It's noisier than the wheelie-pulling my brother and I were into in Tempe years ago, but a lot quieter than the equally obsessive skateboarding that went on along the driveway of my old house when my stepson and son were growing up. They and their friends eventually wore down the edge of the little brick wall along the drive into a soft, battered curve--skaters don't call it "grinding" for nothing.
Because the driveway on Cloverland is short, the boys with the scooters necessarily get out into the street, and the house is on a corner, so conceivably some moron could come rocketing around the corner at just the wrong minute and hit one of them. (Oh, and they don't wear helmets --quelle horreur!)
Actually, a serious accident is unlikely. They're old enough to keep an eye out, and they're skinny and agile and quick, partly no doubt from all that scootering. Besides, it's hard to get up much speed in the neighborhood. The neighborhood association voted to put in speed bumps a few years back. And it has consistently fought projects that would have breached the buffer that Arcadia Wash, which runs blessedly and unbuildably behind the big Target and Toys R Us and Viscount Suites on Broadway, provides for the streets just to the north. (And yes, developers have tried to build deep in the floodplain. Why? Because it's there.)
And years ago, in the really heroic days of Highland Vista-Cinco Via, the association managed to get the only direct access from Broadway cut off by raising hell until a small street that people were using as a cut-through was closed. Since you can only get in from Rosemont, Craycroft or Fifth--and then you have to deal with those bumps--the 'hood is a lousy commute, and a slow one.
Anyone who does get up a little speed over a short distance, especially around the park and pool at the center of the neighborhood, is likely to get screamed at by someone walking a dog or talking to a neighbor. So the kids are really pretty much OK playing in the street. And they have to play somewhere, using what's there--which in the city is mostly concrete.
Kids who don't get to play outside become obese, diabetic, start developing artery disease in grade school and know nothing about the world that is not virtual. This is happening to children all across the country--their parents are keeping them safe inside while their insides are going to hell.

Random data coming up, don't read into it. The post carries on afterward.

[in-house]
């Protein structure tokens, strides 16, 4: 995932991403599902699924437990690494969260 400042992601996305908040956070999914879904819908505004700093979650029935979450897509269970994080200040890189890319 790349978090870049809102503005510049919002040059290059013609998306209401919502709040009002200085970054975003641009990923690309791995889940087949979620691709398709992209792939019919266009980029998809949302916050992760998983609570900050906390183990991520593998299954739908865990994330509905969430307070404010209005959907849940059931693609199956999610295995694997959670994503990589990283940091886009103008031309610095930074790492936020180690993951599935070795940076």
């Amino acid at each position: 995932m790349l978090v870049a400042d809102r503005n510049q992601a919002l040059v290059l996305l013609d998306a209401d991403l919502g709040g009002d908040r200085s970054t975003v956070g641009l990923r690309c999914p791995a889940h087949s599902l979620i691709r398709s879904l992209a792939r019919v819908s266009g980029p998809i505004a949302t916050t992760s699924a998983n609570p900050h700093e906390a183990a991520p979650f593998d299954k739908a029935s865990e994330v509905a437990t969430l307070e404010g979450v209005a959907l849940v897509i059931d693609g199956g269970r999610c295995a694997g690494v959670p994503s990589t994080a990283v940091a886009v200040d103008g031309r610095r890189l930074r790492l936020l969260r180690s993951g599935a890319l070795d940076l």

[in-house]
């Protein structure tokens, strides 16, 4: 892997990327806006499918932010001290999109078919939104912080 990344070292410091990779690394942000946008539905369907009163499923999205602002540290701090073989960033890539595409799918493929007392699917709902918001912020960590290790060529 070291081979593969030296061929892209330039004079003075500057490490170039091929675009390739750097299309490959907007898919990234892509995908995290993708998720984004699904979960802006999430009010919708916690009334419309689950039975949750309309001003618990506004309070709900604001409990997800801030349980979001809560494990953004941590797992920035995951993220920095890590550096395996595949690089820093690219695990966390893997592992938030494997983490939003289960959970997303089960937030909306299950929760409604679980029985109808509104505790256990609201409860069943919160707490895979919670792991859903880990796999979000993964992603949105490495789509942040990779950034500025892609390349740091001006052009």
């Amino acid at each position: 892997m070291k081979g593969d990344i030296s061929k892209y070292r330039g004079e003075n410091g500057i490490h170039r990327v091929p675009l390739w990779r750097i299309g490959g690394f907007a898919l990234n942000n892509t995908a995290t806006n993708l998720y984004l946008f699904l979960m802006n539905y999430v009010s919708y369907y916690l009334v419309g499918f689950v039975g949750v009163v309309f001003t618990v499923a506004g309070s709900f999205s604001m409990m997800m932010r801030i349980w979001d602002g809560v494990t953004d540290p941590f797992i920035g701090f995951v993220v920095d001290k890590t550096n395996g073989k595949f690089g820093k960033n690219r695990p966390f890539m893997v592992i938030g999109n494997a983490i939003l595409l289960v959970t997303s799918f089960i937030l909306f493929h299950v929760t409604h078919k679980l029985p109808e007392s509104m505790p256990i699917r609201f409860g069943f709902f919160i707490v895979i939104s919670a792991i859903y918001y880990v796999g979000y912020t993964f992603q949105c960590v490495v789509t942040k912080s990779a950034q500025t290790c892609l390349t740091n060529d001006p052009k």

OK, so is there a point here anywhere?
Yes, actually. It's about the word "Nimby" (an acronym derived from the rallying cry "Not in my backyard"), which starts getting thrown around every time a fight erupts between a neighborhood association and an arm of our wholly-owned local government.
As if there were something wrong with saying, "I don't want the place where I live to get any worse, and I do not trust you, my city councilperson, who for some reason is elected by the whole city even though you're supposed to represent Ward 6, which, from what I can tell, you've never done even for a minute?"
As if the people who think "Nimby" is such a galling taunt don't live someplace gated.
What, exactly, is silly about objecting to the "beep beep beep" of a vehicle backing up at 4 in the morning outside your bedroom window? What is shameful about wanting to live in a place where kids can play outside without finding guns in the bushes?
(This has happened in the similar neighborhood just to the north of us, across Fifth Street. These people are lucky enough to back right up against a topless bar on Speedway.)
Who, exactly, wants a worse neighborhood?
Highland Vista isn't particularly pretty, certainly isn't architecturally distinguished, trendy, or fashionable.
All it's really got is a park, a pool, many of the original residents and a long and ardent tradition of nimby-ism. And if we get called names, so be it. The kids are out on their scooters, tonight and every night, going hard.